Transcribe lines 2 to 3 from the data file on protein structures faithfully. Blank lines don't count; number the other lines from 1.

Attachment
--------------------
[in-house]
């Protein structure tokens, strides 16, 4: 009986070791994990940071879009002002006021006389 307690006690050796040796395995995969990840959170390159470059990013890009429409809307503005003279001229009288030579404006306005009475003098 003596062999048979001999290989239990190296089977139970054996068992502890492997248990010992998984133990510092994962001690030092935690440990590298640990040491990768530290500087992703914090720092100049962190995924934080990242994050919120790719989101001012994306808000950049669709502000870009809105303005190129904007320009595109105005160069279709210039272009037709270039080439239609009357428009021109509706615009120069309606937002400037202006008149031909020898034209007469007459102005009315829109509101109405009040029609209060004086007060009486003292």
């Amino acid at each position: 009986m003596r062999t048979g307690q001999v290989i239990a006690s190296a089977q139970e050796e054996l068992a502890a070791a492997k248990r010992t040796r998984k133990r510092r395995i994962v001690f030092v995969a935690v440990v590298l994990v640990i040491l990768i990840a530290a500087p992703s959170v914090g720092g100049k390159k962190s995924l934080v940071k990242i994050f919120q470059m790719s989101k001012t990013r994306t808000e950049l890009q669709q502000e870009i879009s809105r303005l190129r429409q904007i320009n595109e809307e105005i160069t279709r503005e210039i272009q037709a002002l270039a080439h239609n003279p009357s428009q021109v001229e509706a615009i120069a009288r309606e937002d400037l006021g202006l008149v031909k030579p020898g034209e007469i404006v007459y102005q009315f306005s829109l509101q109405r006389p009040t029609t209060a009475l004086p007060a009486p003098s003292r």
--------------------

């Protein structure tokens, strides 16, 4: 009986070791994990940071879009002002006021006389 307690006690050796040796395995995969990840959170390159470059990013890009429409809307503005003279001229009288030579404006306005009475003098 003596062999048979001999290989239990190296089977139970054996068992502890492997248990010992998984133990510092994962001690030092935690440990590298640990040491990768530290500087992703914090720092100049962190995924934080990242994050919120790719989101001012994306808000950049669709502000870009809105303005190129904007320009595109105005160069279709210039272009037709270039080439239609009357428009021109509706615009120069309606937002400037202006008149031909020898034209007469007459102005009315829109509101109405009040029609209060004086007060009486003292």
């Amino acid at each position: 009986m003596r062999t048979g307690q001999v290989i239990a006690s190296a089977q139970e050796e054996l068992a502890a070791a492997k248990r010992t040796r998984k133990r510092r395995i994962v001690f030092v995969a935690v440990v590298l994990v640990i040491l990768i990840a530290a500087p992703s959170v914090g720092g100049k390159k962190s995924l934080v940071k990242i994050f919120q470059m790719s989101k001012t990013r994306t808000e950049l890009q669709q502000e870009i879009s809105r303005l190129r429409q904007i320009n595109e809307e105005i160069t279709r503005e210039i272009q037709a002002l270039a080439h239609n003279p009357s428009q021109v001229e509706a615009i120069a009288r309606e937002d400037l006021g202006l008149v031909k030579p020898g034209e007469i404006v007459y102005q009315f306005s829109l509101q109405r006389p009040t029609t209060a009475l004086p007060a009486p003098s003292r």